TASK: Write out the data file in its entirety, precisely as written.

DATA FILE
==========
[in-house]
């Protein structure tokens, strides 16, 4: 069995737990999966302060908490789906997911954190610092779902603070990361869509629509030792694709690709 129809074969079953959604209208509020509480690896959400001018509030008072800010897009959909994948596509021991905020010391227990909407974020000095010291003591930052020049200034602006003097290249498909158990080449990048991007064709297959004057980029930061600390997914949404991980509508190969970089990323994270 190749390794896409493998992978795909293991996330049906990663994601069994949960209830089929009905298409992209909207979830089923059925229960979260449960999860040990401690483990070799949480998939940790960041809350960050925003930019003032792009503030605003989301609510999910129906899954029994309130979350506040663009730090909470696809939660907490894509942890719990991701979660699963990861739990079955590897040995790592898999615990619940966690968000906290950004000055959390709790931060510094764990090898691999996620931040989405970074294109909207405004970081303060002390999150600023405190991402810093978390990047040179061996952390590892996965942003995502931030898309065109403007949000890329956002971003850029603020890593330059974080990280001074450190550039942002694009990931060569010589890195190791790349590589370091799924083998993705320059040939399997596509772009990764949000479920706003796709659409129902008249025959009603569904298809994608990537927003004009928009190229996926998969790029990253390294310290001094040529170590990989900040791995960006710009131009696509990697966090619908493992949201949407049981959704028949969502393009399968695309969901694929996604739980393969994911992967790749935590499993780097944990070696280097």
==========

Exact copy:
[in-house]
């Protein structure tokens, strides 16, 4: 069995737990999966302060908490789906997911954190610092779902603070990361869509629509030792694709690709 129809074969079953959604209208509020509480690896959400001018509030008072800010897009959909994948596509021991905020010391227990909407974020000095010291003591930052020049200034602006003097290249498909158990080449990048991007064709297959004057980029930061600390997914949404991980509508190969970089990323994270 190749390794896409493998992978795909293991996330049906990663994601069994949960209830089929009905298409992209909207979830089923059925229960979260449960999860040990401690483990070799949480998939940790960041809350960050925003930019003032792009503030605003989301609510999910129906899954029994309130979350506040663009730090909470696809939660907490894509942890719990991701979660699963990861739990079955590897040995790592898999615990619940966690968000906290950004000055959390709790931060510094764990090898691999996620931040989405970074294109909207405004970081303060002390999150600023405190991402810093978390990047040179061996952390590892996965942003995502931030898309065109403007949000890329956002971003850029603020890593330059974080990280001074450190550039942002694009990931060569010589890195190791790349590589370091799924083998993705320059040939399997596509772009990764949000479920706003796709659409129902008249025959009603569904298809994608990537927003004009928009190229996926998969790029990253390294310290001094040529170590990989900040791995960006710009131009696509990697966090619908493992949201949407049981959704028949969502393009399968695309969901694929996604739980393969994911992967790749935590499993780097944990070696280097």